Engendering the Climate-Change Negotiations: Experiences, Challenges, and Steps Forward

Citation:

Hemmati, Minu, and Ulrike Röhr. 2009. “Engendering the Climate-Change Negotiations: Experiences, Challenges, and Steps Forward.” Gender and Development 17 (1): 19–32.

Authors: Minu Hemmati, Ulrike Röhr

Abstract:

The United Nations is formally committed to gender mainstreaming in all policies and programmes, and that should include policy-making processes relating to climate change. Yet gender aspects are rarely addressed in climate-change policy, either at the national or at the international levels. Reasons include gaps in gender-sensitive data and knowledge about the links between gender justice and climate change; and the lack of participation of women and gender experts in climate-related negotiations. This article shares insights and experiences from the international climate-change policy process, recounting the history of women's participation, demonstrating progress achieved, and hoping to inspire women and gender experts to get involved – at the local, national, regional, and international levels.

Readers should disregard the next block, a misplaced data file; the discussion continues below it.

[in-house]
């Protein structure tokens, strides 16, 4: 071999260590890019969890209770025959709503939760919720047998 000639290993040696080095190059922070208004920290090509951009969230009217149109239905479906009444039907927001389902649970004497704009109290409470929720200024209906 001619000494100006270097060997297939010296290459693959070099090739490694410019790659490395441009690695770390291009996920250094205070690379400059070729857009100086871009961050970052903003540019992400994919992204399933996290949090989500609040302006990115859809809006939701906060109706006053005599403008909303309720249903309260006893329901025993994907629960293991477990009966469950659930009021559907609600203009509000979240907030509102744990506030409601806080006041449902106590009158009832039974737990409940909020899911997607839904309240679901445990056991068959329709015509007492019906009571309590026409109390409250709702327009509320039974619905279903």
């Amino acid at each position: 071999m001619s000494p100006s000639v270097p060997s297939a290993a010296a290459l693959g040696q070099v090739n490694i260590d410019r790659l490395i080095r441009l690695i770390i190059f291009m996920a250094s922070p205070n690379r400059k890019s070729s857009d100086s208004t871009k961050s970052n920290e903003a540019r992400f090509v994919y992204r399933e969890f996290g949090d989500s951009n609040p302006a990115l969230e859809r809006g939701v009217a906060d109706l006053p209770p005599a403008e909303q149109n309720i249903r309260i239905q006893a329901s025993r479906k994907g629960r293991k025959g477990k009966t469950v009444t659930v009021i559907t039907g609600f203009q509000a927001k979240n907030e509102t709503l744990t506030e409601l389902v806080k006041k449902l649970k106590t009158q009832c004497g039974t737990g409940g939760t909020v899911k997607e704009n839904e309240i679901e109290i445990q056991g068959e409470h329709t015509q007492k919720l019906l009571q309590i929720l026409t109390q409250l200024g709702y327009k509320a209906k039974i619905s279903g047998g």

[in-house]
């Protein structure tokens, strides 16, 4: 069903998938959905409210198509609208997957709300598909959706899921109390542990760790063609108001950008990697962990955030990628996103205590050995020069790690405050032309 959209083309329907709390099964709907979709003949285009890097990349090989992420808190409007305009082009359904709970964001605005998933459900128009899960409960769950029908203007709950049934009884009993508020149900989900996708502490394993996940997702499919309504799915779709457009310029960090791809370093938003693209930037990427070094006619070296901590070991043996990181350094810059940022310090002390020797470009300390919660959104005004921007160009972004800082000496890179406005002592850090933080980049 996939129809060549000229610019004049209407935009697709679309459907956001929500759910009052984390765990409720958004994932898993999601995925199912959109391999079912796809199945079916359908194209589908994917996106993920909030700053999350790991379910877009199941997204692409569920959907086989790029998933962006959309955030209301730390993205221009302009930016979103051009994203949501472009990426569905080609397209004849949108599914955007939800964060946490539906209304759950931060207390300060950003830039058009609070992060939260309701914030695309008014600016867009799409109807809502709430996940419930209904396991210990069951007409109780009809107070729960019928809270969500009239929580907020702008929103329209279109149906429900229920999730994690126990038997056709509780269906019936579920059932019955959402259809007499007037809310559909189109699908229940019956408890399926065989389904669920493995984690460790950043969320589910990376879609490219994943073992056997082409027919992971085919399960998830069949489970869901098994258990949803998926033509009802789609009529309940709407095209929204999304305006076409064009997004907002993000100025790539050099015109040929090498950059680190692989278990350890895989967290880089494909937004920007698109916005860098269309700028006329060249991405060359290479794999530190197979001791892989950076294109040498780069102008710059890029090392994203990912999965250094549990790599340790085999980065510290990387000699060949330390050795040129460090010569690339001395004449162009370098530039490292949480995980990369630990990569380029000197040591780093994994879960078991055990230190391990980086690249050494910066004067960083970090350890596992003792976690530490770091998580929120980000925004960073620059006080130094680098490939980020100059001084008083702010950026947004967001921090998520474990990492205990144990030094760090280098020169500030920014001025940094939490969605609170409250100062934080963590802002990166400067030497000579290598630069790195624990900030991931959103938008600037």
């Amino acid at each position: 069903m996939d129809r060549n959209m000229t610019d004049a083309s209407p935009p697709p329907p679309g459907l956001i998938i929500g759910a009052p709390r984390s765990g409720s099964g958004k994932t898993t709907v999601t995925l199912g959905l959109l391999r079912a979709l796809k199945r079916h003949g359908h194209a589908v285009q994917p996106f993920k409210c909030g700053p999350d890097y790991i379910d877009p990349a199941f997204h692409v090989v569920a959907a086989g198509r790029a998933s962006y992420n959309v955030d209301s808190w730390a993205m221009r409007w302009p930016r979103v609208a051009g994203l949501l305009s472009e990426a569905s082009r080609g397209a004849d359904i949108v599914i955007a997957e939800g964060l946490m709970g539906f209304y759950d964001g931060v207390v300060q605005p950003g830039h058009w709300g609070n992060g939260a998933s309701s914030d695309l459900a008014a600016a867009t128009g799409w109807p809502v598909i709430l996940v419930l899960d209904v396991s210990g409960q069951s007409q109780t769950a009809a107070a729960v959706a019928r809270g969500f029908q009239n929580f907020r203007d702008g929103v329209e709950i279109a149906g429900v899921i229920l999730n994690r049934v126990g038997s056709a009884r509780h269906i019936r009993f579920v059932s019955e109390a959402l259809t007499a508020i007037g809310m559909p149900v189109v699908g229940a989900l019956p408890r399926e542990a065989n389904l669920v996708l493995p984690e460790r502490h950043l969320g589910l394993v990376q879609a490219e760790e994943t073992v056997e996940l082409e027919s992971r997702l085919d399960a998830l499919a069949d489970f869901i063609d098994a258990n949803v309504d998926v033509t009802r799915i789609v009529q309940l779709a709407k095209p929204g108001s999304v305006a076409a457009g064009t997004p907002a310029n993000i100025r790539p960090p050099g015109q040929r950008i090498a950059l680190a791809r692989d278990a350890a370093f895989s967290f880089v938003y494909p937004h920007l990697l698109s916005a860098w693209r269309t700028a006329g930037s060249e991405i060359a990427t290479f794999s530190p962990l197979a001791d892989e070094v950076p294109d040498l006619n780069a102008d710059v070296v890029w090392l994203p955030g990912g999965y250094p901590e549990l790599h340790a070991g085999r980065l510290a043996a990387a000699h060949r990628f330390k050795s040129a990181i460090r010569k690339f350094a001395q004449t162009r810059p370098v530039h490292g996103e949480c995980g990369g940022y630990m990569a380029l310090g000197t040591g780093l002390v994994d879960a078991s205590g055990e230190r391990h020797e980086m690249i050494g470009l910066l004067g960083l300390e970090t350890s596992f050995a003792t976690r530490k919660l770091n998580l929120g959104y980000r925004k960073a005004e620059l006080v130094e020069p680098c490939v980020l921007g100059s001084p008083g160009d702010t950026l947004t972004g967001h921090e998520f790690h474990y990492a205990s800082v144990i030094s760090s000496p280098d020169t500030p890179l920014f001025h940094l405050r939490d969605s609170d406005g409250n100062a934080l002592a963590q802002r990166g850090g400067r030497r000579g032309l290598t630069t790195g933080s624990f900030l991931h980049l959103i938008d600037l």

Topics: Environment, Climate Change, Gender

Year: 2009

© 2017 CONSORTIUM ON GENDER, SECURITY & HUMAN RIGHTSLEGAL STATEMENT All photographs used on this site, and any materials posted on it, are the property of their respective owners, and are used by permission. Photographs: The images used on the site may not be downloaded, used, or reproduced in any way without the permission of the owner of the image. Materials: Visitors to the site are welcome to peruse the materials posted for their own research or for educational purposes. These materials, whether the property of the Consortium or of another, may only be reproduced with the permission of the owner of the material. This website contains copyrighted materials. The Consortium believes that any use of copyrighted material on this site is both permissive and in accordance with the Fair Use doctrine of 17 U.S.C. § 107. If, however, you believe that your intellectual property rights have been violated, please contact the Consortium at info@genderandsecurity.org.